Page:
Cardiogenic Pulmonary Edema Differential Diagnoses

Updated: Jul 23, 2020
  • Author: Ali A Sovari, MD, FACP, FACC; Chief Editor: Gyanendra K Sharma, MD, FACC, FASE  more...
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DDx

Diagnostic Considerations

Cardiogenic pulmonary edema (CPE) should be differentiated from pulmonary edema associated with injury to the alveolar-capillary membrane, caused by diverse etiologies. Damage to the alveolar-capillary barrier can be seen in various direct lung injuries (from pneumonia, aspiration pneumonitis, toxin inhalation, pulmonary contusion, radiation, drowning, or fat emboli) and indirect lung injuries (from sepsis, shock and multiple transfusions, acute pancreatitis, or anaphylactic shock).

Several conditions related to noncardiogenic pulmonary edema (NCPE) primarily affect Starling forces rather than the alveolar-capillary barrier. These conditions include decreased oncotic pressure of the plasma due to various etiologies and increased negativity of interstitial pressure due to rapid removal of pneumothorax. Lymphatic insufficiency (eg, from lymphangitic carcinomatosis, fibrosing lymphangitis, or lung transplantation) is another important etiologic mechanism of NCPE.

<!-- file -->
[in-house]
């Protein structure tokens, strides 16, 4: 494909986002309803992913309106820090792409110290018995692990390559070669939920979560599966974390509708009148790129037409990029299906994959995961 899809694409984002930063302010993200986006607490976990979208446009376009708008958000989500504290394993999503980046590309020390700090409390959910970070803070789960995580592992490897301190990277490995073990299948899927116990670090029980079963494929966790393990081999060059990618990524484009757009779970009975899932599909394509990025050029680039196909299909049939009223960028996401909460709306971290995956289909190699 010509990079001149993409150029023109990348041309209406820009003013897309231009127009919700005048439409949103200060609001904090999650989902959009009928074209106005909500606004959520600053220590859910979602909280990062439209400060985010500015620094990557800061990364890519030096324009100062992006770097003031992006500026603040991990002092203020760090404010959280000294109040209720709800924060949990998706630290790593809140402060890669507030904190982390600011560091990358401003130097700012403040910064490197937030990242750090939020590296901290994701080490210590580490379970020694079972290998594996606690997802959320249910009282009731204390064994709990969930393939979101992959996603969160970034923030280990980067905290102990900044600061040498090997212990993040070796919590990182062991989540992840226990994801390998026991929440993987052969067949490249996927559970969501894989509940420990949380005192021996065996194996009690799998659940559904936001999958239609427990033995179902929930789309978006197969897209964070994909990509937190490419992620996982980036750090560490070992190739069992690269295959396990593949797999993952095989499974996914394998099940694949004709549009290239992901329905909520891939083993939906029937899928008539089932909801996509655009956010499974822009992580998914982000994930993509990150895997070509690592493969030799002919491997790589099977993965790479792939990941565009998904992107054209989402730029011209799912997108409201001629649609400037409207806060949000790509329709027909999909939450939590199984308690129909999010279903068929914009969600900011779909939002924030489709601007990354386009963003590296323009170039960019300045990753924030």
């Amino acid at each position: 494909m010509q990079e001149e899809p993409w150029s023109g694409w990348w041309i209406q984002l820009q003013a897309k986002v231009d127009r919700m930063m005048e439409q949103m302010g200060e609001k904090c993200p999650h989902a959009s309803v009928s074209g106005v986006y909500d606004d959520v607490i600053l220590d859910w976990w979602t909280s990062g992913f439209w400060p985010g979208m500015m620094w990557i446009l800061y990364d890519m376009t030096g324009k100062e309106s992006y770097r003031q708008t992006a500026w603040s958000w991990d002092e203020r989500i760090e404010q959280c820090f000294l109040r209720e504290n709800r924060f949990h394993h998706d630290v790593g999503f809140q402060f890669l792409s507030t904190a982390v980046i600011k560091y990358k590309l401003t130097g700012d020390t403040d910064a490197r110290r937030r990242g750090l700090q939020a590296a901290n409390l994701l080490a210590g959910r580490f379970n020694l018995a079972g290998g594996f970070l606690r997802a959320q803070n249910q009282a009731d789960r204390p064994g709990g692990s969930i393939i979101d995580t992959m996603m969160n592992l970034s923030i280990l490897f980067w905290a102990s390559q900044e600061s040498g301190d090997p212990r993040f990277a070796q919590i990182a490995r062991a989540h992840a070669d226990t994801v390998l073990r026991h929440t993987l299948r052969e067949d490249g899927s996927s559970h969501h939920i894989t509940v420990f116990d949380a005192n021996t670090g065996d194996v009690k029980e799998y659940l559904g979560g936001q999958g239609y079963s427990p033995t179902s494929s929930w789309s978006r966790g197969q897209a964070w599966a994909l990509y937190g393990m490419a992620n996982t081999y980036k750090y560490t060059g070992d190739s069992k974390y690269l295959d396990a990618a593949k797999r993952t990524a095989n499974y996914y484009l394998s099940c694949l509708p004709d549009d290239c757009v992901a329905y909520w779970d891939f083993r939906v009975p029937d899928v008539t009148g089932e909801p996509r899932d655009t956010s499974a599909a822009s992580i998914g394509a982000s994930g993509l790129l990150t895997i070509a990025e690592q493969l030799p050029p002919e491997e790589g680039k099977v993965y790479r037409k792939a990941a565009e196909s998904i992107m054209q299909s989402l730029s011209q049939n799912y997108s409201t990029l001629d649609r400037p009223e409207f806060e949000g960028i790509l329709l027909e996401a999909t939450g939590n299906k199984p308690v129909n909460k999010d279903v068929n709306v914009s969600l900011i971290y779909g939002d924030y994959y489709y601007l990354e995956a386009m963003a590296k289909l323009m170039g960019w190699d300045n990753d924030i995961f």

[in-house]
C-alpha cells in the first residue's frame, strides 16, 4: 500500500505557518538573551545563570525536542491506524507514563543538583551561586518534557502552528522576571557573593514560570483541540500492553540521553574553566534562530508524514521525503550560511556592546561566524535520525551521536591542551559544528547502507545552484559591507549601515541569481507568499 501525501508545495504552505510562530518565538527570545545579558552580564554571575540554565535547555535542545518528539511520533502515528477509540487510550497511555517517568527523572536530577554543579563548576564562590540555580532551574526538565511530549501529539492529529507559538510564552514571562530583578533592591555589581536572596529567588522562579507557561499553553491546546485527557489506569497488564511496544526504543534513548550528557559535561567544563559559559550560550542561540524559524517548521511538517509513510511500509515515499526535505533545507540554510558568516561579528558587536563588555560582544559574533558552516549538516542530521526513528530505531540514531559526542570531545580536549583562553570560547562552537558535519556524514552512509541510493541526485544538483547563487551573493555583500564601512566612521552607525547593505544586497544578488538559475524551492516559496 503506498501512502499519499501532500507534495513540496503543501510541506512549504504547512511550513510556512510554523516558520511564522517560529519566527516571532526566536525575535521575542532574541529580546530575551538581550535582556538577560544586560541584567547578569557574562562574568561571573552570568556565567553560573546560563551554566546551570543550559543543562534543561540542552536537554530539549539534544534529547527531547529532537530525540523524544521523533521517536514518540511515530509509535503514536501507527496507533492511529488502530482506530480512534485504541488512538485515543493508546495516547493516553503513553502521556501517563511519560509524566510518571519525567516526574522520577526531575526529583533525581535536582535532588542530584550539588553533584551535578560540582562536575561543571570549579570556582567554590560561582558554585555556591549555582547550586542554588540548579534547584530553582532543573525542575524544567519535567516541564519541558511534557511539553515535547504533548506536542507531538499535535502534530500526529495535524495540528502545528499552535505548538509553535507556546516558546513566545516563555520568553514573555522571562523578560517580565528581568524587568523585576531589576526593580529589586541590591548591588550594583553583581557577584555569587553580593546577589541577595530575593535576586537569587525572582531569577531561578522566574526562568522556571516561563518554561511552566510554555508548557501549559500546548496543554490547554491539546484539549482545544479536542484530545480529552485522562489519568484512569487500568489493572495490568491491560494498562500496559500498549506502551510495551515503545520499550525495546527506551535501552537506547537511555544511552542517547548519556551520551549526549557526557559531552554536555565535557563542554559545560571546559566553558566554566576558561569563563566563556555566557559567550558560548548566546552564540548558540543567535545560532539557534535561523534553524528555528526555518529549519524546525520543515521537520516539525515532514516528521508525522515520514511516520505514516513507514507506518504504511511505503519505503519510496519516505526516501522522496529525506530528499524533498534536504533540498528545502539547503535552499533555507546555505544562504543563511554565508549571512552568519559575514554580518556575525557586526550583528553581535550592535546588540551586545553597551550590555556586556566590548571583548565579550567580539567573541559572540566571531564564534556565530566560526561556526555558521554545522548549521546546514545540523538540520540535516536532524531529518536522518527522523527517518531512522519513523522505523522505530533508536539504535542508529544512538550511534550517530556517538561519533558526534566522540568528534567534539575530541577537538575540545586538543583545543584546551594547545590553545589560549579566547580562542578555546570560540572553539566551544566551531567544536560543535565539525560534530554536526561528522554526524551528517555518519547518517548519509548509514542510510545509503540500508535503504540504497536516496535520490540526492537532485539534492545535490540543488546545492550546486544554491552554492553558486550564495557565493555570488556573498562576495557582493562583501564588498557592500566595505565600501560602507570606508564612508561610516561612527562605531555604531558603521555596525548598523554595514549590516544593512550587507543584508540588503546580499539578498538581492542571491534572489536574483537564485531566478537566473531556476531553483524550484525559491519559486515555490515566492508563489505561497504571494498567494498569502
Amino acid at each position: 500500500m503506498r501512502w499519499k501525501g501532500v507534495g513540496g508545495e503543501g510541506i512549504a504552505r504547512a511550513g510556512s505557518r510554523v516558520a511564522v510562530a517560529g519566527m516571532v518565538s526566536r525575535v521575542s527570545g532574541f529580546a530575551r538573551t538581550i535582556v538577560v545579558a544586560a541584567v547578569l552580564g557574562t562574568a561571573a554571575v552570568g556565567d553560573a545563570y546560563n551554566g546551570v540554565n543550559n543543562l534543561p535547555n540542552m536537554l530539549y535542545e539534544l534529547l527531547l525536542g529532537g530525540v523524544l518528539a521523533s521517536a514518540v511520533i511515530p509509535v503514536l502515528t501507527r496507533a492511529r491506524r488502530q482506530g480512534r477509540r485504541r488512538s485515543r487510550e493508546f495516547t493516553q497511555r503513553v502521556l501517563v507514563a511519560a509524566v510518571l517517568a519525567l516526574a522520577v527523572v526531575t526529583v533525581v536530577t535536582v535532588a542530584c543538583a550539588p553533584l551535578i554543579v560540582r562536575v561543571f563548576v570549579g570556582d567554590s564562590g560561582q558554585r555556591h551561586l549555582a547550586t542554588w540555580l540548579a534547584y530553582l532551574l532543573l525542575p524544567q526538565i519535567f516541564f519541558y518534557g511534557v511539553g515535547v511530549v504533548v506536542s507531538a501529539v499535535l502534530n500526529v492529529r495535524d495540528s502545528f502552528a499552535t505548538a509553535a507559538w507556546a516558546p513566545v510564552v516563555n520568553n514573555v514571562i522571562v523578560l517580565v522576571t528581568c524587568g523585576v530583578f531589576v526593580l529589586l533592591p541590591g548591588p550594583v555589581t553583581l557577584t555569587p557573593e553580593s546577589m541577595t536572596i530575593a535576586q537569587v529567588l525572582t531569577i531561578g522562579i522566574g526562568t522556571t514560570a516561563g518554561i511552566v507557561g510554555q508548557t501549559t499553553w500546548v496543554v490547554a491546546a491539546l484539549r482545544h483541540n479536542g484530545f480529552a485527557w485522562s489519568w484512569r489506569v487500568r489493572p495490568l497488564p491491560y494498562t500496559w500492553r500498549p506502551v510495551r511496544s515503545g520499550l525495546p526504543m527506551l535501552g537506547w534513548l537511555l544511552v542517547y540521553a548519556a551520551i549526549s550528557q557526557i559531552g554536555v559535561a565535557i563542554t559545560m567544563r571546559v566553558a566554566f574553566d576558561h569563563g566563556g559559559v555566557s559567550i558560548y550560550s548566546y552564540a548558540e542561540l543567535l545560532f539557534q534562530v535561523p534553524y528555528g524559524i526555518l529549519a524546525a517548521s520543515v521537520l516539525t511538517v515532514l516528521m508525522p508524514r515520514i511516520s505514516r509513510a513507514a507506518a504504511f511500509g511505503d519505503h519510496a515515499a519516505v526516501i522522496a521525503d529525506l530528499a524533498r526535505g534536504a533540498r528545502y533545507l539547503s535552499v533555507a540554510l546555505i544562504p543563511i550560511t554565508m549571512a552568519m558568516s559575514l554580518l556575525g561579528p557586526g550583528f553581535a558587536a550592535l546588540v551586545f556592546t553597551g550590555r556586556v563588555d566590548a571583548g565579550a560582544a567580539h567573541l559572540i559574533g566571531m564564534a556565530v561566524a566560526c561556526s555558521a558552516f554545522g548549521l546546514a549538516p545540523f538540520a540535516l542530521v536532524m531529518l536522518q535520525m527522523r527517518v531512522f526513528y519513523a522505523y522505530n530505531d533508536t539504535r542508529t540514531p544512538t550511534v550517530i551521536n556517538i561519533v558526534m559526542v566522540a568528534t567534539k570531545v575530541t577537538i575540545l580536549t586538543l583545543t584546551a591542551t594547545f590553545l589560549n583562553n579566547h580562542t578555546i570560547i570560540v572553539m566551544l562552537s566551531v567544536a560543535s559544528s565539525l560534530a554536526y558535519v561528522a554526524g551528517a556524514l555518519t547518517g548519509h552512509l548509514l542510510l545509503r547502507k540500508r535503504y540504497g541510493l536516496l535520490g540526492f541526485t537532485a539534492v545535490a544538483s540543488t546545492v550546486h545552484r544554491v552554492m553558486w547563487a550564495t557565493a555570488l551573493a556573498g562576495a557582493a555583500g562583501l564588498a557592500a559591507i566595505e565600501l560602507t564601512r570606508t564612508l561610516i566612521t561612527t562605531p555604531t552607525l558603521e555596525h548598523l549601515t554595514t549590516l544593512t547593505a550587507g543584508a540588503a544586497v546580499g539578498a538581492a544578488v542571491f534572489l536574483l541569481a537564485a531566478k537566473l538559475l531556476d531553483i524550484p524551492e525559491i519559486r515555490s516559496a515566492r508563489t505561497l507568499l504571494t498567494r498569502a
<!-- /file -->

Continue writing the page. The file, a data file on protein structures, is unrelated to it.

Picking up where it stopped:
Several features may differentiate CPE from NCPE. In CPE, a history of an acute cardiac event is usually present. Physical examination shows a low-flow state, an S3 gallop, jugular venous distention, and crackles on auscultation. Patients with NCPE have a warm periphery, a bounding pulse, and no S3 gallop or jugular venous distention. Definite differentiation is based on pulmonary capillary wedge pressure (PCWP) measurements. The PCWP is generally >18 mm Hg in CPE and < 18 mm Hg in NCPE, but superimposition of chronic pulmonary vascular disease can make this distinction difficult to assess.

Conditions to consider in the differential diagnosis of CPE include the following:

  • Pneumothorax

  • High-altitude pulmonary edema

  • Neurogenic pulmonary edema

  • Pulmonary embolism

  • Respiratory failure

Differential Diagnoses